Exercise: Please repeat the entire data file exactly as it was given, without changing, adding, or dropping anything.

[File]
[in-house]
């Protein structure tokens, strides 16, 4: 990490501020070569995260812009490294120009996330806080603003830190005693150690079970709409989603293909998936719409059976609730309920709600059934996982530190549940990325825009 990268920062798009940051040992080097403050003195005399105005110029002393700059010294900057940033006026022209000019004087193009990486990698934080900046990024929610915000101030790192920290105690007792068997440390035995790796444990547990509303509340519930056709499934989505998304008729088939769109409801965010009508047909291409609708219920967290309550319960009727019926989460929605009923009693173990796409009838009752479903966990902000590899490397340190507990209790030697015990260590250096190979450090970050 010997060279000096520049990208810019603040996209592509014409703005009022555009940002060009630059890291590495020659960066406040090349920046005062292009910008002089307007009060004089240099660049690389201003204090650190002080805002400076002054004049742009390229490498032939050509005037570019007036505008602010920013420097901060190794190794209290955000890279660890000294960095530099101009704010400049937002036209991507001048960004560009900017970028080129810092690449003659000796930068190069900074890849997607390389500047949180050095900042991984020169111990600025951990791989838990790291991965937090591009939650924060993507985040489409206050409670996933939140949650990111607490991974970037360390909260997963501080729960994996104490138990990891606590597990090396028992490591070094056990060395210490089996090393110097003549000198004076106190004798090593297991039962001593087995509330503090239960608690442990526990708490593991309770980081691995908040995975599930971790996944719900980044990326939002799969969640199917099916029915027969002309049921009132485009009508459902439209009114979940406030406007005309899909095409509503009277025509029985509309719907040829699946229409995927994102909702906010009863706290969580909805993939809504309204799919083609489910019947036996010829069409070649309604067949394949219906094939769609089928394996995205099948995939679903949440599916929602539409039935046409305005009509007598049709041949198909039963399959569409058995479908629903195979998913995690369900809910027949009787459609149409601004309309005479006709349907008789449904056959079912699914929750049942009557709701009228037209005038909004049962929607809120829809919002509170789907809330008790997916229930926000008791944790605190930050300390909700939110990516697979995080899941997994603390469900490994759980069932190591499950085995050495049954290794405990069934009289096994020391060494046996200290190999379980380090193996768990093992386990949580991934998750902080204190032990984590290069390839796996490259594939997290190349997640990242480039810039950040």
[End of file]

[in-house]
């Protein structure tokens, strides 16, 4: 990490501020070569995260812009490294120009996330806080603003830190005693150690079970709409989603293909998936719409059976609730309920709600059934996982530190549940990325825009 990268920062798009940051040992080097403050003195005399105005110029002393700059010294900057940033006026022209000019004087193009990486990698934080900046990024929610915000101030790192920290105690007792068997440390035995790796444990547990509303509340519930056709499934989505998304008729088939769109409801965010009508047909291409609708219920967290309550319960009727019926989460929605009923009693173990796409009838009752479903966990902000590899490397340190507990209790030697015990260590250096190979450090970050 010997060279000096520049990208810019603040996209592509014409703005009022555009940002060009630059890291590495020659960066406040090349920046005062292009910008002089307007009060004089240099660049690389201003204090650190002080805002400076002054004049742009390229490498032939050509005037570019007036505008602010920013420097901060190794190794209290955000890279660890000294960095530099101009704010400049937002036209991507001048960004560009900017970028080129810092690449003659000796930068190069900074890849997607390389500047949180050095900042991984020169111990600025951990791989838990790291991965937090591009939650924060993507985040489409206050409670996933939140949650990111607490991974970037360390909260997963501080729960994996104490138990990891606590597990090396028992490591070094056990060395210490089996090393110097003549000198004076106190004798090593297991039962001593087995509330503090239960608690442990526990708490593991309770980081691995908040995975599930971790996944719900980044990326939002799969969640199917099916029915027969002309049921009132485009009508459902439209009114979940406030406007005309899909095409509503009277025509029985509309719907040829699946229409995927994102909702906010009863706290969580909805993939809504309204799919083609489910019947036996010829069409070649309604067949394949219906094939769609089928394996995205099948995939679903949440599916929602539409039935046409305005009509007598049709041949198909039963399959569409058995479908629903195979998913995690369900809910027949009787459609149409601004309309005479006709349907008789449904056959079912699914929750049942009557709701009228037209005038909004049962929607809120829809919002509170789907809330008790997916229930926000008791944790605190930050300390909700939110990516697979995080899941997994603390469900490994759980069932190591499950085995050495049954290794405990069934009289096994020391060494046996200290190999379980380090193996768990093992386990949580991934998750902080204190032990984590290069390839796996490259594939997290190349997640990242480039810039950040």